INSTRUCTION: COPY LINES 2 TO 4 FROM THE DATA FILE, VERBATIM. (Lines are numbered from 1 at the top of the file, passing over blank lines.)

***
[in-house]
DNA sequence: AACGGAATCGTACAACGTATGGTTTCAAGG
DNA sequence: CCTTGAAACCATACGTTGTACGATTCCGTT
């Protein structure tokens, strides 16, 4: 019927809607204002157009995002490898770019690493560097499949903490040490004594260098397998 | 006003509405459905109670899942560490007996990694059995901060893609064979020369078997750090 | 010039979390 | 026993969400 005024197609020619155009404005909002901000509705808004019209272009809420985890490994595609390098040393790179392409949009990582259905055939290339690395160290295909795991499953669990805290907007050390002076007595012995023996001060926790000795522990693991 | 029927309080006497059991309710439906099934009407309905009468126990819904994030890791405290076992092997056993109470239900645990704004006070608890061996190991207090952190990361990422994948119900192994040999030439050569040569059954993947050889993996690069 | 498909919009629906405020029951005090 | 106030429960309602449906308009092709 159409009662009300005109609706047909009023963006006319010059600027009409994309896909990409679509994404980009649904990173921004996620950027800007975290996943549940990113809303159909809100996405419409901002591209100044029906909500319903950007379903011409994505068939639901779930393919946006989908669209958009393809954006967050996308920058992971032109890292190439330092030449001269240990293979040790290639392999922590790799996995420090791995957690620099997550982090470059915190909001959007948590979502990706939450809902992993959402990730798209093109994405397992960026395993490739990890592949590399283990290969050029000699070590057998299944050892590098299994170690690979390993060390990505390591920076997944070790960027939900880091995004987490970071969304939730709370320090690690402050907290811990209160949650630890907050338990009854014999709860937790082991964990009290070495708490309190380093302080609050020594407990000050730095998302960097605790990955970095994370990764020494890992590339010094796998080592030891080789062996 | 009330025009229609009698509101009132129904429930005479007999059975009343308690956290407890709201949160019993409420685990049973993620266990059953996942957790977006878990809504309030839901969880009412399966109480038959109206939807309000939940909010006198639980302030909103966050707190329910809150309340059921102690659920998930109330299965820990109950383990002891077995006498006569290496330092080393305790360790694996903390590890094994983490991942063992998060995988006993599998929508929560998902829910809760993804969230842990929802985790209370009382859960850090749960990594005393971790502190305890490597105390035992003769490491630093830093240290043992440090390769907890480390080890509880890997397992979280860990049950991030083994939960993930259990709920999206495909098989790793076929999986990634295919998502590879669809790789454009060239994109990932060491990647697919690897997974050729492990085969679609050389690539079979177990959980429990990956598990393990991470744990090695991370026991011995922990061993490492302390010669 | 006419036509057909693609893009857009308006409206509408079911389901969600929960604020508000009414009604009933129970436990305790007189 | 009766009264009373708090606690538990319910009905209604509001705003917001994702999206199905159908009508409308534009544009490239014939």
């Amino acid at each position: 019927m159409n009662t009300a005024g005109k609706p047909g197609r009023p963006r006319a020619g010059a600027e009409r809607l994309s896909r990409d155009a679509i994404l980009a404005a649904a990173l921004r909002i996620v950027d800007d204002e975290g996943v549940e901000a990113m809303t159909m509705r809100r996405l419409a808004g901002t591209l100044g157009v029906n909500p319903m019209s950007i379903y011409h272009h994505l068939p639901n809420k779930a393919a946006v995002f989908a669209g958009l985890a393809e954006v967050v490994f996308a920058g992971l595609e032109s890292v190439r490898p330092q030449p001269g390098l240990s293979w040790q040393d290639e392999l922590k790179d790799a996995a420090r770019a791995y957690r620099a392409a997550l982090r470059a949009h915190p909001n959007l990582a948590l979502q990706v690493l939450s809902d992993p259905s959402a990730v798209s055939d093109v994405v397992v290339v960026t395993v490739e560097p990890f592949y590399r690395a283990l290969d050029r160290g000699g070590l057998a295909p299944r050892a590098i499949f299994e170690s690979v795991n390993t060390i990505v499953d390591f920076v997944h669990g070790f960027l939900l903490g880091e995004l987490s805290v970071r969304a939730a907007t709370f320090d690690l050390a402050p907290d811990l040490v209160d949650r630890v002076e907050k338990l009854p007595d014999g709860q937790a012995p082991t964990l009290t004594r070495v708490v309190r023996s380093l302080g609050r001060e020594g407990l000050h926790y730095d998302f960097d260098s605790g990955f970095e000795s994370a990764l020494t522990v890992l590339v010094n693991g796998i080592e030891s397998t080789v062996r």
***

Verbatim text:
DNA sequence: AACGGAATCGTACAACGTATGGTTTCAAGG
DNA sequence: CCTTGAAACCATACGTTGTACGATTCCGTT
């Protein structure tokens, strides 16, 4: 019927809607204002157009995002490898770019690493560097499949903490040490004594260098397998 | 006003509405459905109670899942560490007996990694059995901060893609064979020369078997750090 | 010039979390 | 026993969400 005024197609020619155009404005909002901000509705808004019209272009809420985890490994595609390098040393790179392409949009990582259905055939290339690395160290295909795991499953669990805290907007050390002076007595012995023996001060926790000795522990693991 | 029927309080006497059991309710439906099934009407309905009468126990819904994030890791405290076992092997056993109470239900645990704004006070608890061996190991207090952190990361990422994948119900192994040999030439050569040569059954993947050889993996690069 | 498909919009629906405020029951005090 | 106030429960309602449906308009092709 159409009662009300005109609706047909009023963006006319010059600027009409994309896909990409679509994404980009649904990173921004996620950027800007975290996943549940990113809303159909809100996405419409901002591209100044029906909500319903950007379903011409994505068939639901779930393919946006989908669209958009393809954006967050996308920058992971032109890292190439330092030449001269240990293979040790290639392999922590790799996995420090791995957690620099997550982090470059915190909001959007948590979502990706939450809902992993959402990730798209093109994405397992960026395993490739990890592949590399283990290969050029000699070590057998299944050892590098299994170690690979390993060390990505390591920076997944070790960027939900880091995004987490970071969304939730709370320090690690402050907290811990209160949650630890907050338990009854014999709860937790082991964990009290070495708490309190380093302080609050020594407990000050730095998302960097605790990955970095994370990764020494890992590339010094796998080592030891080789062996 | 009330025009229609009698509101009132129904429930005479007999059975009343308690956290407890709201949160019993409420685990049973993620266990059953996942957790977006878990809504309030839901969880009412399966109480038959109206939807309000939940909010006198639980302030909103966050707190329910809150309340059921102690659920998930109330299965820990109950383990002891077995006498006569290496330092080393305790360790694996903390590890094994983490991942063992998060995988006993599998929508929560998902829910809760993804969230842990929802985790209370009382859960850090749960990594005393971790502190305890490597105390035992003769490491630093830093240290043992440090390769907890480390080890509880890997397992979280860990049950991030083994939960993930259990709920999206495909098989790793076929999986990634295919998502590879669809790789454009060239994109990932060491990647697919690897997974050729492990085969679609050389690539079979177990959980429990990956598990393990991470744990090695991370026991011995922990061993490492302390010669 | 006419036509057909693609893009857009308006409206509408079911389901969600929960604020508000009414009604009933129970436990305790007189 | 009766009264009373708090606690538990319910009905209604509001705003917001994702999206199905159908009508409308534009544009490239014939």